Trail Journals

Live vicariously!

Travelogues

Many hikers share their stories via blogs, photos, and videos.  Explore the trail through the first hand accounts of those that have been there before.  If you have some of your own stories to share with the Idaho Centennial Trail community, contact us and we will post a link here.

Clay “Woodward” Jacobson

2015 Thru Hike

There is no doubt that the Idaho Centennial Trail will test your skills as a long distance hiker.  The trail is so rugged and remote that just hiking it poses many challenges.  Add to that the issues with reliable information and trail conditions, and you have one hell of a backcountry adventure.  For the hard work of crossing this state, you gain a deep respect and understanding of its vast wilderness and what makes the ICT so unique.  It is a hike of unparalleled remoteness and isolation and is sure to challenge you, whatever your experience level.

Giff Walters and Jess Condon

2015 Long Distance Hike

We are 320 miles into our thru-hike of the Idaho Centennial Trail, deep in the Frank Church – River of No Return Wilderness in Central Idaho and it has been a wild ride.  Wild in the oldest, most serious meaning of the word.

Stacey and Bern

2014 Long Distance Hike

So few people have hiked this route across the state of Idaho.  It makes you feel like you are opening up doors or a portal for others to follow in your wake…. but where others will have an absolutely different experience and perspective to take from the journey.

Aria Zoner

2014 Long Distance Hike

Aria Zoner is a seasoned thru-hiker and also the creator of The Hot Springs Trail – the world’s longest therapeutic trail. The Hot Springs Trail is a 4-part thru-soaking adventure that utilizes The Idaho Centennial Trail as it progresses from Santa Barbara, CA to Canada. Zoner’s trip on the ICT was multi-sport and his journal highlights the main features and towns that are visited along the way, although he admits that he diverges often from the traditional route to visit hot springs. Who can blame him really? Idaho has some of the best hot springs in the nation and definitely the most. Be sure to check out his guidebooks and videos on nutrition for hikers as well.

Stephan Taroli

2013 Long Distance Hike

This is a multi-use trail and has official alternates around protected areas. It passes through 2 of the 3 largest wilderness areas in the lower 48. A 450 mile stretch with only one paved road crossing, hot springs, Wild and Scenic Rivers, old-growth cedars and a whole lot of quiet are only some of the highlights of this trail.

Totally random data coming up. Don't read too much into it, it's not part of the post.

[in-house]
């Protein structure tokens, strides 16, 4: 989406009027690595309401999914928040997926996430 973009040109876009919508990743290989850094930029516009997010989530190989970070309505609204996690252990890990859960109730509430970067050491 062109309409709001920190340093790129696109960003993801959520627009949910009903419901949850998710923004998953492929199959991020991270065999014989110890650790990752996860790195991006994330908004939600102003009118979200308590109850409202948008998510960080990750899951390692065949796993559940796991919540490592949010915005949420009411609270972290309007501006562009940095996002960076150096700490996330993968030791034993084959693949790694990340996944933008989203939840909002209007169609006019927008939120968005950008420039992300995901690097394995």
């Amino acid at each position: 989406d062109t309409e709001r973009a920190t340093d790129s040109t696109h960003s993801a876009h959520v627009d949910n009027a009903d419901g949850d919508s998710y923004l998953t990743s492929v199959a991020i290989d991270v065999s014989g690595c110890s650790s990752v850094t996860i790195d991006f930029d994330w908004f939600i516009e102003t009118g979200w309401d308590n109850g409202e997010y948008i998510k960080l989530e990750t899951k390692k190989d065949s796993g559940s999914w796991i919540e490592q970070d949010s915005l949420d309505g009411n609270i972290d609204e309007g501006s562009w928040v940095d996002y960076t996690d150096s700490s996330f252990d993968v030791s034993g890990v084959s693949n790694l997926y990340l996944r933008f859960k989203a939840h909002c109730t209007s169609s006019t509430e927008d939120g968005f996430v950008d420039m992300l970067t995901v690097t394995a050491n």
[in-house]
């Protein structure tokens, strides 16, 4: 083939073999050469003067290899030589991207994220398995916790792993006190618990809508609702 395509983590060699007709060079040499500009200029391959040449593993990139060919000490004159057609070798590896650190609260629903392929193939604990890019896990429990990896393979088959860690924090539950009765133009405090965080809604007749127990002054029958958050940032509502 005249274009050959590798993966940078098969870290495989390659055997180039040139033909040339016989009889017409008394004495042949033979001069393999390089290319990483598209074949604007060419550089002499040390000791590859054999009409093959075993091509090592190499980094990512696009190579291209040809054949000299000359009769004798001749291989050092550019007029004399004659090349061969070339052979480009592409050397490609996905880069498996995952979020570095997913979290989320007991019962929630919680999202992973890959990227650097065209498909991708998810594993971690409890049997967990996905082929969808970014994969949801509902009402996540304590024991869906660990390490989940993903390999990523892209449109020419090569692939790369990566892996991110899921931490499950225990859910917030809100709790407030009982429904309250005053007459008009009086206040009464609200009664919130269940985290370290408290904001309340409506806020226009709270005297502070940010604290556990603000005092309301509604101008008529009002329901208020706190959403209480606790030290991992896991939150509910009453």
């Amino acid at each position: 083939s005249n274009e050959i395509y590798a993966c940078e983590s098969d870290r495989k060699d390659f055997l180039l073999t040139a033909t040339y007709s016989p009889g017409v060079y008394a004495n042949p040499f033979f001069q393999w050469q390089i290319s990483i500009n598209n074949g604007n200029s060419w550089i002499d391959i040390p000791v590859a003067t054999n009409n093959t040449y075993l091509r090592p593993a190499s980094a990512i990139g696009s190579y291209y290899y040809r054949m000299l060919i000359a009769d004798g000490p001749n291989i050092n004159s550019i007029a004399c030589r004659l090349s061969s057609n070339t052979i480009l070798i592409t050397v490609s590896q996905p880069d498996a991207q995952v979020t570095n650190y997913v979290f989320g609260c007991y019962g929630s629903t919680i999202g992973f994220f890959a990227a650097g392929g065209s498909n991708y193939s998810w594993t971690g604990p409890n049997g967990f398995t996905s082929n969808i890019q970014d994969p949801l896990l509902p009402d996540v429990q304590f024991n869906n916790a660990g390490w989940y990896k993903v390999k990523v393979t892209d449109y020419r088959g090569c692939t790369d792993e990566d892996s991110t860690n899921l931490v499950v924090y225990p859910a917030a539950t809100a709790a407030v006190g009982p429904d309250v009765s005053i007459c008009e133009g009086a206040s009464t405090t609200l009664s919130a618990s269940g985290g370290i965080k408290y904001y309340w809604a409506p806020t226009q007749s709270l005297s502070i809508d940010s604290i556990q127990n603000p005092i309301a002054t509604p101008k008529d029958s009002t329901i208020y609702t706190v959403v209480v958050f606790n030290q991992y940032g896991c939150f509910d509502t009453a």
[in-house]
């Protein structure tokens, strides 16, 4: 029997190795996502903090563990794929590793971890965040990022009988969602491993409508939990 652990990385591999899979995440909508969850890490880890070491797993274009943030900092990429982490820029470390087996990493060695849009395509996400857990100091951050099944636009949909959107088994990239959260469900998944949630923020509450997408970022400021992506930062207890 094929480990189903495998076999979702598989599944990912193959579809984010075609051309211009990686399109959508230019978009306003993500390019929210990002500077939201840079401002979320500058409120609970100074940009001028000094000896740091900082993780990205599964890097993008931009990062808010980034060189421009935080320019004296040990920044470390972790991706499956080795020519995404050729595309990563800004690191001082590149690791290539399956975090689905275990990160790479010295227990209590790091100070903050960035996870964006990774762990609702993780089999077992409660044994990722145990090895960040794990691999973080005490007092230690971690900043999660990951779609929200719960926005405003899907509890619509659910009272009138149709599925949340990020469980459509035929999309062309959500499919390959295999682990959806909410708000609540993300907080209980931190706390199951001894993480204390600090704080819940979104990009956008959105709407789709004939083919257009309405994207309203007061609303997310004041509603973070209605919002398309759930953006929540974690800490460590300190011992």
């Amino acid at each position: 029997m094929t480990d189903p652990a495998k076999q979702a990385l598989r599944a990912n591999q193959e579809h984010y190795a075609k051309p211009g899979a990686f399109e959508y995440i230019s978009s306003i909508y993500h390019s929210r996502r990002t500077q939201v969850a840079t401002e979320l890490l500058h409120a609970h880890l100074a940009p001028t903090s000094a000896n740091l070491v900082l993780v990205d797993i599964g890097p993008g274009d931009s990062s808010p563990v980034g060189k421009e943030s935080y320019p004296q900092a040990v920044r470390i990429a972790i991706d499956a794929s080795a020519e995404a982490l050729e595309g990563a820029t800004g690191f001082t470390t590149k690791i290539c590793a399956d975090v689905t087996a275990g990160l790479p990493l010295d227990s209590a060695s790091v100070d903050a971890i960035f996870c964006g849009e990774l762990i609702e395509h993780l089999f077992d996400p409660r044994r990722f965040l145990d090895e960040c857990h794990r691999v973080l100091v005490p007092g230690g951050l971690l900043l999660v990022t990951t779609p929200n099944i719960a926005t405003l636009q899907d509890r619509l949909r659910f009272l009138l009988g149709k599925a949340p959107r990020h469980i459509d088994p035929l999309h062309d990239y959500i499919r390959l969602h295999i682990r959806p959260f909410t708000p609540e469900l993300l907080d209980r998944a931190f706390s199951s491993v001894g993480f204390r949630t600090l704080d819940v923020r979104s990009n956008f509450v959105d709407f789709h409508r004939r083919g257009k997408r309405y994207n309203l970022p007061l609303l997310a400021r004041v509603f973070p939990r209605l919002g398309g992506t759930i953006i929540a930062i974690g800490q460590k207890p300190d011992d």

Thomas Jay Oord

2012 Thru Hike

In the spring and summer of 2012, Thomas Jay Oord walked more than 1,000 miles in Idaho. He trekked amazing and remote parts of the state and walked the Idaho Centennial Trail from the Nevada border to the Canadian border. As he walked, Oord took photos of the beautiful places in the state. He filmed segments of his journey with a variety of cameras, and he experimented with time-lapse photography.

Ron Whittaker

2004-2011 Section Hike

Idaho Centennial Trail

Ken & Marcia Powers

2009 Thru Hike

The ICT is among the toughest trails we have hiked and also among the most scenic. It was definitely the most remote. We compare each piece of the trail to the best of other trails. Overall as scenic as the PCT and as rugged and challenging as the CDT. Some of the forest is even as thick as the AT even though it is conifer forest. The southern desert is like the deserts on the PCT and CDT with fewer signs of civilization. The Sawtooths are as beautiful as the high sierra. Ridgelines along the Idaho/Montana border produce vistas comparable to the CDT.   If you are ready for the challenge the scenery won’t disappoint you.

Brian Frankle

2008 Thru Hike

I chose to plan and execute the Idaho Centennial Trail in typical long distance hiker fashion: frequent re-supplies, 20+ miles per day, and with a focus toward lightweight equipment. In my opinion, the Idaho Centennial Trail does not present any additional logistical challenges than other more well known long distance routes despite the obvious lack of information available. Personally, I found the lack of solid beta to be a liberating, rather than limiting aspect during my planning and execution of the hike. Will you? Hard to say. Try to embrace it and see how you feel!